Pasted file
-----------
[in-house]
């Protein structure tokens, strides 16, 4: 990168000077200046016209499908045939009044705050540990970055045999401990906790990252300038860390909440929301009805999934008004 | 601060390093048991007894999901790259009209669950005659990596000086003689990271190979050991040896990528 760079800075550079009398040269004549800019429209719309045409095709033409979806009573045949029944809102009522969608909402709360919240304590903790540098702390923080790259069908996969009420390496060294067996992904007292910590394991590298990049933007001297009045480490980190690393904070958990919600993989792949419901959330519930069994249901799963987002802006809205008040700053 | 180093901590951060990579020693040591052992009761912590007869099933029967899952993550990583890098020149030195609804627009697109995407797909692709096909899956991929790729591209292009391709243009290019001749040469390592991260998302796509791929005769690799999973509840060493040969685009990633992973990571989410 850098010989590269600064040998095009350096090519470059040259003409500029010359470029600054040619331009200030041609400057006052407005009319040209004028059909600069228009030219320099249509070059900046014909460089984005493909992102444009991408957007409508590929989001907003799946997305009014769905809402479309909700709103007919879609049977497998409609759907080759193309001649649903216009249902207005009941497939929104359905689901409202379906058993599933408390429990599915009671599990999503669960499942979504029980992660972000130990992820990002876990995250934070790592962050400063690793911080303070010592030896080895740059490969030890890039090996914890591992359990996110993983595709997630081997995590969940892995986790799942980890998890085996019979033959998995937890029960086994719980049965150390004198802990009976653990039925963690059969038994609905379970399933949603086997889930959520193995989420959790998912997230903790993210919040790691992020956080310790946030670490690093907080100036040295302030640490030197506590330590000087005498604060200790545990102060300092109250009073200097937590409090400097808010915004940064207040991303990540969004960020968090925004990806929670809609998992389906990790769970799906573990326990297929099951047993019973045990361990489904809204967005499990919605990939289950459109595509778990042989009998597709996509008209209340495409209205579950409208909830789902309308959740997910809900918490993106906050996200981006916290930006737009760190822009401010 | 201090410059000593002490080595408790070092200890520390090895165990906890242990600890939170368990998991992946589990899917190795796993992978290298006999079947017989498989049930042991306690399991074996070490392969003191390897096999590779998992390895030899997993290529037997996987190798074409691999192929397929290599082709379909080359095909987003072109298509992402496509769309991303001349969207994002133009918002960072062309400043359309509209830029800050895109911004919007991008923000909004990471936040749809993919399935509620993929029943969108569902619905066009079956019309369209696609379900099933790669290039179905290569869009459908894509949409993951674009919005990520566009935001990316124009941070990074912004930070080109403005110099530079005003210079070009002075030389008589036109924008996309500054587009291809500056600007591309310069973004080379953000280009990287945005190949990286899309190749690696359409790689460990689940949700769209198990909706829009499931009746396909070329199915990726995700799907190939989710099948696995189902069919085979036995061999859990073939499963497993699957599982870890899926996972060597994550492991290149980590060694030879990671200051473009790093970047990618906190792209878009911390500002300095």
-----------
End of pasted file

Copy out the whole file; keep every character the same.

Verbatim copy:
[in-house]
């Protein structure tokens, strides 16, 4: 990168000077200046016209499908045939009044705050540990970055045999401990906790990252300038860390909440929301009805999934008004 | 601060390093048991007894999901790259009209669950005659990596000086003689990271190979050991040896990528 760079800075550079009398040269004549800019429209719309045409095709033409979806009573045949029944809102009522969608909402709360919240304590903790540098702390923080790259069908996969009420390496060294067996992904007292910590394991590298990049933007001297009045480490980190690393904070958990919600993989792949419901959330519930069994249901799963987002802006809205008040700053 | 180093901590951060990579020693040591052992009761912590007869099933029967899952993550990583890098020149030195609804627009697109995407797909692709096909899956991929790729591209292009391709243009290019001749040469390592991260998302796509791929005769690799999973509840060493040969685009990633992973990571989410 850098010989590269600064040998095009350096090519470059040259003409500029010359470029600054040619331009200030041609400057006052407005009319040209004028059909600069228009030219320099249509070059900046014909460089984005493909992102444009991408957007409508590929989001907003799946997305009014769905809402479309909700709103007919879609049977497998409609759907080759193309001649649903216009249902207005009941497939929104359905689901409202379906058993599933408390429990599915009671599990999503669960499942979504029980992660972000130990992820990002876990995250934070790592962050400063690793911080303070010592030896080895740059490969030890890039090996914890591992359990996110993983595709997630081997995590969940892995986790799942980890998890085996019979033959998995937890029960086994719980049965150390004198802990009976653990039925963690059969038994609905379970399933949603086997889930959520193995989420959790998912997230903790993210919040790691992020956080310790946030670490690093907080100036040295302030640490030197506590330590000087005498604060200790545990102060300092109250009073200097937590409090400097808010915004940064207040991303990540969004960020968090925004990806929670809609998992389906990790769970799906573990326990297929099951047993019973045990361990489904809204967005499990919605990939289950459109595509778990042989009998597709996509008209209340495409209205579950409208909830789902309308959740997910809900918490993106906050996200981006916290930006737009760190822009401010 | 201090410059000593002490080595408790070092200890520390090895165990906890242990600890939170368990998991992946589990899917190795796993992978290298006999079947017989498989049930042991306690399991074996070490392969003191390897096999590779998992390895030899997993290529037997996987190798074409691999192929397929290599082709379909080359095909987003072109298509992402496509769309991303001349969207994002133009918002960072062309400043359309509209830029800050895109911004919007991008923000909004990471936040749809993919399935509620993929029943969108569902619905066009079956019309369209696609379900099933790669290039179905290569869009459908894509949409993951674009919005990520566009935001990316124009941070990074912004930070080109403005110099530079005003210079070009002075030389008589036109924008996309500054587009291809500056600007591309310069973004080379953000280009990287945005190949990286899309190749690696359409790689460990689940949700769209198990909706829009499931009746396909070329199915990726995700799907190939989710099948696995189902069919085979036995061999859990073939499963497993699957599982870890899926996972060597994550492991290149980590060694030879990671200051473009790093970047990618906190792209878009911390500002300095």